The frustration of over-engineering

When you’re eager to be somewhere, time passes slowly. This is a picture of the rocky shore down from the Church on the Sleat Peninsula, close to where the croft is. This image helps me with the passage of time.

Every now and then when we’re knee-deep in roof light specifications, or looking for the fiftieth time at how best to configure the bathroom, I pull up all the photos that I can find of the township, the croft or its views, and remind myself why we’re doing this. And I breathe more slowly…

It’s difficult to describe what we want so that architects and kitchen or bathroom planners understand clearly. We are realising that anything that deviates from the perception of the norm causes problems. Because we are clearly not normal.

For example, it appears to be inconceivable to certain kitchen designers, who have a preconceived idea of what needs to go into our space, that I do not want a steam oven. Or why a single small kitchen sink with no draining board area would not be perfectly adequate. Or why I could not live without individually programmable humidity-controlled salad drawers in the fridge….

Trying to keep things simple these days is clearly out of fashion.

Believe me, I know that this sounds strange coming from the lips of someone who has spent a lifetime working with technology, but I don’t want to have to programme my appliances. Even the induction hob that we were shown had reconfigurable cooking zones….

I’m feeling a bit like a frustrated Luddite.

I’m happy to listen to experts and take on what works for our lifestyle, but over-engineered appliances just seem to me an exercise in unnecessary expense.

I am looking at my calming picture of the shore. I am breathing.

We are making progress…

Kitchen conundrums

Kitchen – Image: The Indigo House

I think of the kitchen as my space in a home. It’s where I spend most of my time, where I create, and more often than not in recent years, where we eat. So I want to get it right.

Despite being ancient and having lived with more kitchens than most people have had hot dinners (which you would think would have filled me with the wisdom of Oracles) I’m finding myself struggling with the design of my perfect kitchen.

There’s simply too much choice.

I’m trying to keep it simple, basic, streamlined and uncluttered, but with the important elements being the best quality that we can afford. We hope that we will have this kitchen for a very long time. What doesn’t help is that we have a lot of stuff…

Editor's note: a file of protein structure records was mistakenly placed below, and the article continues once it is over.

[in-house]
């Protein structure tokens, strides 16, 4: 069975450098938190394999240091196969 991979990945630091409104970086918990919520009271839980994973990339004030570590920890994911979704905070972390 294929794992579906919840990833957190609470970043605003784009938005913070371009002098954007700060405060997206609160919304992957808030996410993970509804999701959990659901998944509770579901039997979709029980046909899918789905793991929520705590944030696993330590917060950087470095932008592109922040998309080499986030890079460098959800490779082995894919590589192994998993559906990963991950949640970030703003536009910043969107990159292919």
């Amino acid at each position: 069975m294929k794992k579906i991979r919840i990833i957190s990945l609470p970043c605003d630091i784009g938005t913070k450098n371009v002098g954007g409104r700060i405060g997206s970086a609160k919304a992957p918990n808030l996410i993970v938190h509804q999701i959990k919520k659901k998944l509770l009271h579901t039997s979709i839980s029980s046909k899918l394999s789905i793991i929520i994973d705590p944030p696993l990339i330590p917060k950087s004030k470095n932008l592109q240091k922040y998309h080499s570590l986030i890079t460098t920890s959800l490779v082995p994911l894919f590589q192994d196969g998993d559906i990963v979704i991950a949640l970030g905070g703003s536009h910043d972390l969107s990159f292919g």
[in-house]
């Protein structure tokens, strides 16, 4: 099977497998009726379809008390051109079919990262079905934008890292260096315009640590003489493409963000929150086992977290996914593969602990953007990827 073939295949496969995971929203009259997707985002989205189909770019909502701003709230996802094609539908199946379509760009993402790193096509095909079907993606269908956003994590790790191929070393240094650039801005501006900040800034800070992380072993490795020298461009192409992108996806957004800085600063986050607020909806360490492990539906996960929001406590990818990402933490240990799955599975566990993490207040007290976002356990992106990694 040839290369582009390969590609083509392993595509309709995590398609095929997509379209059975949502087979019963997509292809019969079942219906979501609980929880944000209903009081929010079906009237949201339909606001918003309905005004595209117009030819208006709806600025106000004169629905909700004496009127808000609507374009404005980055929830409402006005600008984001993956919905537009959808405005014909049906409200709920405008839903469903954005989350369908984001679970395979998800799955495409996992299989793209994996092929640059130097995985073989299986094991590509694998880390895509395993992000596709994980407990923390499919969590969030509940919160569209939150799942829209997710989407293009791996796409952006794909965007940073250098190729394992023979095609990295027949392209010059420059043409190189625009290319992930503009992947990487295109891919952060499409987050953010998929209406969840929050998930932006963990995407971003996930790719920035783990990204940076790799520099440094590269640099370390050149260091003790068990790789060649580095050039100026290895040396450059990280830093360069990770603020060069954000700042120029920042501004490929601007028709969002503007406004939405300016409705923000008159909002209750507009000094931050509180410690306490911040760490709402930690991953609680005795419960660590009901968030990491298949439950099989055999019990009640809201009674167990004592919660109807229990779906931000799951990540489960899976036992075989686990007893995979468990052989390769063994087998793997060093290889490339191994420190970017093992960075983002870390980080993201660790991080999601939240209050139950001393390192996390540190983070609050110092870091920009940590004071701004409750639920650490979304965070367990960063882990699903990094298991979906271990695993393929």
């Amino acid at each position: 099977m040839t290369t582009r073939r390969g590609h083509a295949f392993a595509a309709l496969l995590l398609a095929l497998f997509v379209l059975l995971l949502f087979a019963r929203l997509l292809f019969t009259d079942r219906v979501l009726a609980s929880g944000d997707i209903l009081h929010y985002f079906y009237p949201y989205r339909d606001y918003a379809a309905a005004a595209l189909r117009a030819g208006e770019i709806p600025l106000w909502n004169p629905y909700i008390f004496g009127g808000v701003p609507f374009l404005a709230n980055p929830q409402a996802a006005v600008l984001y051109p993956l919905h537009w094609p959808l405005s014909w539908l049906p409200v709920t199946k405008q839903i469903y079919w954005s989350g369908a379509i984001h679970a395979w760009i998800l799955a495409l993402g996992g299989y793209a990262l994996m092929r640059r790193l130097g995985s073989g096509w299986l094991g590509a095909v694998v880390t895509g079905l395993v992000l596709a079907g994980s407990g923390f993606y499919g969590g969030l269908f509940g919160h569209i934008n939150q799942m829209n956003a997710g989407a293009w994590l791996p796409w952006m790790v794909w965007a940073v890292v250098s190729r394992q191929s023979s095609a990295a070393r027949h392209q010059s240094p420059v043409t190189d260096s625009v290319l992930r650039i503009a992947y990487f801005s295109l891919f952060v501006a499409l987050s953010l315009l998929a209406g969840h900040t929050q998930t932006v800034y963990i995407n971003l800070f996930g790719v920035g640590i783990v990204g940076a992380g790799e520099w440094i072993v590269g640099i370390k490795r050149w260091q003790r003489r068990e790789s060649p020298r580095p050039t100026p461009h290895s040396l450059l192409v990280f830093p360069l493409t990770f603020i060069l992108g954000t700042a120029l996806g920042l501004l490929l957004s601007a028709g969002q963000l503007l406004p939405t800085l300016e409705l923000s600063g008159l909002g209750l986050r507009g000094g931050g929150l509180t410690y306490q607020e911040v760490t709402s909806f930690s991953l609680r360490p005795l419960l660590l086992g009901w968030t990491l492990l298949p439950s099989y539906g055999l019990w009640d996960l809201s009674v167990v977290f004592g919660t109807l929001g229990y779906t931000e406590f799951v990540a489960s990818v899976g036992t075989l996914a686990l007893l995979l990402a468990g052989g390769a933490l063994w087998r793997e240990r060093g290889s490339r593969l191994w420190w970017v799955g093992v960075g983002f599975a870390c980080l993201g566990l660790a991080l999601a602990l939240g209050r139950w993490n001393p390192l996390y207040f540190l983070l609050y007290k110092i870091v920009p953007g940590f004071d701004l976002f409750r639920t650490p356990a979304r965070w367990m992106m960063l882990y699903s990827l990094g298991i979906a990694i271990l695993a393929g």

In support of this, and as well as a mammoth clear-out planned, we’ve designed in a separate pantry and utility room for all the cleaning stuff, laundry, home bottling, dog things, preserves, bags of flour and all the less glamorous yet essential bits of everyday living that drive me crazy if I have to battle my way through them in order to cook.

I’m sure about a couple of things, though, born of many years of kitchen frustration.

1. Worktops – I want my kitchen worktops to have heat-proof surfaces, because I’m tired of trying to wrestle things out of the oven and having to balance them on trivets or onto the hob in order to get to their contents.

2. Cupboards – I want accessible cupboards, or preferably, drawers. Being only 5″4′ I find that most overhead kitchen cupboards are just too high to be usable for me, and badly planned low-level cupboards require the arms of an octopus to get to the areas at the back.

You have no idea the number of times I’ve cleared out a cupboard after many years of use only to find something pushed to the back which has developed a new life form..

3. Lighting – lastly, well planned lighting. Most kitchens that I’ve used have badly thought through, non-directional, inadequate lighting. There’s nothing worse (or dangerous) than trying to chop things standing in your own shadow.

We will need to plan this well 🤔